Searching for meaning/purpose in life. Having discussions about the meaning of life with my friends.
Finding answers to the mysteries of life.
Attaining inner harmony.
Attaining wisdom.
Seeking beauty in my life.
Developing a meaningful philosophy of life. Becoming a more loving person.
Life’s fulfillment emerges from individual participation in the service of humane ideals. We aim for our fullest possible development and animate our lives with a deep sense of purpose, finding wonder and awe in the joys and beauties of human existence, its challenges and tragedies, and even in the inevitability and finality of death.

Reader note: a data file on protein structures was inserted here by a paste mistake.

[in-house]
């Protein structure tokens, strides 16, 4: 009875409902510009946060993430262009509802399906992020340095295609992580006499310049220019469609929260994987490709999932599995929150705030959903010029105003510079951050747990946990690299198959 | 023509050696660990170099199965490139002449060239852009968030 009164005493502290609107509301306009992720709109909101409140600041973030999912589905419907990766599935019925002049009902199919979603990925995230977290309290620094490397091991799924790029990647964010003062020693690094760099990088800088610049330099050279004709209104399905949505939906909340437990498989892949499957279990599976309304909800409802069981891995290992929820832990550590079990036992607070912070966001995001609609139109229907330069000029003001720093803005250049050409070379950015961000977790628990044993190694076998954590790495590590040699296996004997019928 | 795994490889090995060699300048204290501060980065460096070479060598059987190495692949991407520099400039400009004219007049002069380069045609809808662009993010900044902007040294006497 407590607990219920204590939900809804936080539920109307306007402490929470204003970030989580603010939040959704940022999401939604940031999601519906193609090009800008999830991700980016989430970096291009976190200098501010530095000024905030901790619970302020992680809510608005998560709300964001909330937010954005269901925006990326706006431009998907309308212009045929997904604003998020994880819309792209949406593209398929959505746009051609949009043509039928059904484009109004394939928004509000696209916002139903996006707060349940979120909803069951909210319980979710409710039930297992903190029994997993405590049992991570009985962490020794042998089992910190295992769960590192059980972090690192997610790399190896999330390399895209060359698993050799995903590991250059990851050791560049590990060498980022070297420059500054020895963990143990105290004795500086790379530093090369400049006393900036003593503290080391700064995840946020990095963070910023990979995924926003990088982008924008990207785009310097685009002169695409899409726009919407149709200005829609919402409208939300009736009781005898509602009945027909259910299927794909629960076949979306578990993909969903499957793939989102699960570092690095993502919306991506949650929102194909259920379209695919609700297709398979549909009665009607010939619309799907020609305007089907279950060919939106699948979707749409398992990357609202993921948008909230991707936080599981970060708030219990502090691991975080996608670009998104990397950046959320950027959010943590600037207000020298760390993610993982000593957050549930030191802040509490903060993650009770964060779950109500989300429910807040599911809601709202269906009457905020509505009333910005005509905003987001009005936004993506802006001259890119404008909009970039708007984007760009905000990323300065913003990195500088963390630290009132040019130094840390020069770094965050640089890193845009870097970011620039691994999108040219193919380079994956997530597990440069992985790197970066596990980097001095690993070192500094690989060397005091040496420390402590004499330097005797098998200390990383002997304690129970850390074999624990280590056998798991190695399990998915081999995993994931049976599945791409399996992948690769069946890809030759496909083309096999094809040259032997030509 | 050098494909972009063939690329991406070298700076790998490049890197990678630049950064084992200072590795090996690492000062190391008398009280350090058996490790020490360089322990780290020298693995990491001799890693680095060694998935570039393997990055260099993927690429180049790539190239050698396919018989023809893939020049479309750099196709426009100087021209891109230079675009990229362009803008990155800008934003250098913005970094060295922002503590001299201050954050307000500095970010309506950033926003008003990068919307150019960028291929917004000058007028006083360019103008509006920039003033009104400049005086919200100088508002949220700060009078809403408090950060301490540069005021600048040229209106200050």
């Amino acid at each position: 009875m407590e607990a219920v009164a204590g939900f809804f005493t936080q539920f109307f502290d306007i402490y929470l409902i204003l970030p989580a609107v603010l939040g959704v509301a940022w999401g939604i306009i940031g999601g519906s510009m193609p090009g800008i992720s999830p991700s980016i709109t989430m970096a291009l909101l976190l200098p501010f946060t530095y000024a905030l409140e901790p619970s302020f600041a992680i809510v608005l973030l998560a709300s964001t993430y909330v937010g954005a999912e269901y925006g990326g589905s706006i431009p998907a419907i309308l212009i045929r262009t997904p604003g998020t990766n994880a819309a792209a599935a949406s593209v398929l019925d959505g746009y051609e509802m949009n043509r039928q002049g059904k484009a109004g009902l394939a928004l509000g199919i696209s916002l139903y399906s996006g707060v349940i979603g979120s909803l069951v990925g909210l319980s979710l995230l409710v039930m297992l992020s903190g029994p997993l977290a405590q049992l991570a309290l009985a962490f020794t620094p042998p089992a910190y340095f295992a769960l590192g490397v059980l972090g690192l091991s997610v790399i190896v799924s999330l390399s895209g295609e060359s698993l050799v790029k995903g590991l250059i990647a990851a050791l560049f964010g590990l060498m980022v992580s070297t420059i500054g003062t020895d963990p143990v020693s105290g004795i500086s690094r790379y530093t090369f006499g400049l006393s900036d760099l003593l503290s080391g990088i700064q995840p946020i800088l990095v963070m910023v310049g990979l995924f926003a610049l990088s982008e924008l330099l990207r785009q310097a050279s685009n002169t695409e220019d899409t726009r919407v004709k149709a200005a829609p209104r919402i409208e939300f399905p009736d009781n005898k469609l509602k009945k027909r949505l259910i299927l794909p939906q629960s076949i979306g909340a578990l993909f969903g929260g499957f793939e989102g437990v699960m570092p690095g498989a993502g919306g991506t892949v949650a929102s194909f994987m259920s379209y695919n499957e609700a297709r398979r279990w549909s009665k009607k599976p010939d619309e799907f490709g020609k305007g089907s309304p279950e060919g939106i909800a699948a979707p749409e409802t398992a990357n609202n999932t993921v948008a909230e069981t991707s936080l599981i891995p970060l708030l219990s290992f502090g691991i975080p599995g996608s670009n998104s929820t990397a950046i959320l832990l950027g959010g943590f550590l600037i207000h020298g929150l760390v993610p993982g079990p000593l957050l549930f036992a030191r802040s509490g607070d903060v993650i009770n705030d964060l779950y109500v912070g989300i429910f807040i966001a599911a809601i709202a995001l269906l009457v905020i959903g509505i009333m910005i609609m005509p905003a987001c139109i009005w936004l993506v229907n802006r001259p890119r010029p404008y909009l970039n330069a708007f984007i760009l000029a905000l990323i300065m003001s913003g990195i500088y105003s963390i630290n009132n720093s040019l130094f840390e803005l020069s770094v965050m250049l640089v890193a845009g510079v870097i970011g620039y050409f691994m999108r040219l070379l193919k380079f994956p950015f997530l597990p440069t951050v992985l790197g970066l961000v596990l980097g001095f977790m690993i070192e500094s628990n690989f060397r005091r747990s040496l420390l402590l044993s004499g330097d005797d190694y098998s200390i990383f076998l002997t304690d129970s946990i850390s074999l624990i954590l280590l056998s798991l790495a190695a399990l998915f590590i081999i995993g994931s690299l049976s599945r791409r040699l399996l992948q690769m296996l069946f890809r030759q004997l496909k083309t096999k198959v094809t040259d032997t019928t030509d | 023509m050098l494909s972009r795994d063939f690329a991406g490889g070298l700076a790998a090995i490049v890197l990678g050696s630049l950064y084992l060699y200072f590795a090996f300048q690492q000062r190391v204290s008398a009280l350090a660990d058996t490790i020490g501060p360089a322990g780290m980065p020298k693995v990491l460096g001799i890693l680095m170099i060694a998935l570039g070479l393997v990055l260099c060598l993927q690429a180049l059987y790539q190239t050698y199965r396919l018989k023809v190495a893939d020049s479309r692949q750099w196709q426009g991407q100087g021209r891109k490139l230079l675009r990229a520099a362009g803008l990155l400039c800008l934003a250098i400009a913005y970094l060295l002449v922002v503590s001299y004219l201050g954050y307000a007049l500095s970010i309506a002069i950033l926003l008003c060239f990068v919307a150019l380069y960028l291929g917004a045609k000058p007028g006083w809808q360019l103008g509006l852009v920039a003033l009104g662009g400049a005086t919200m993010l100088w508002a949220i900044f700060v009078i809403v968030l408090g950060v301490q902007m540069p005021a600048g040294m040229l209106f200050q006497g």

Equanimity may well be the prototypic defining quality of a spiritual person. It measures the extent to which the student is able to find meaning in times of hardship, feels at peace or is centered, sees each day as a gift, and feels good about the direction of his or her life.
Being able to find meaning in times of hardship.
Feeling at peace/centered.
Feeling good about the direction in which my life is headed.
Being thankful for all that has happened to me.
Self-description: Seeing each day, good or bad, as a gift.
Humanists rely on the rich heritage of human culture and the life stance of humanism to provide comfort in times of want and encouragement in times of plenty.
Ethic of Caring
Ethic of Caring reflects our sense of caring and concern about the welfare of others and the world around us. These feelings are expressed in wanting to help those who are troubled and to alleviate suffering. It includes a concern about social-justice issues and an interest in the welfare of one’s community and the environment, as well as a commitment to social and political activism.
Trying to change things that are unfair in the world.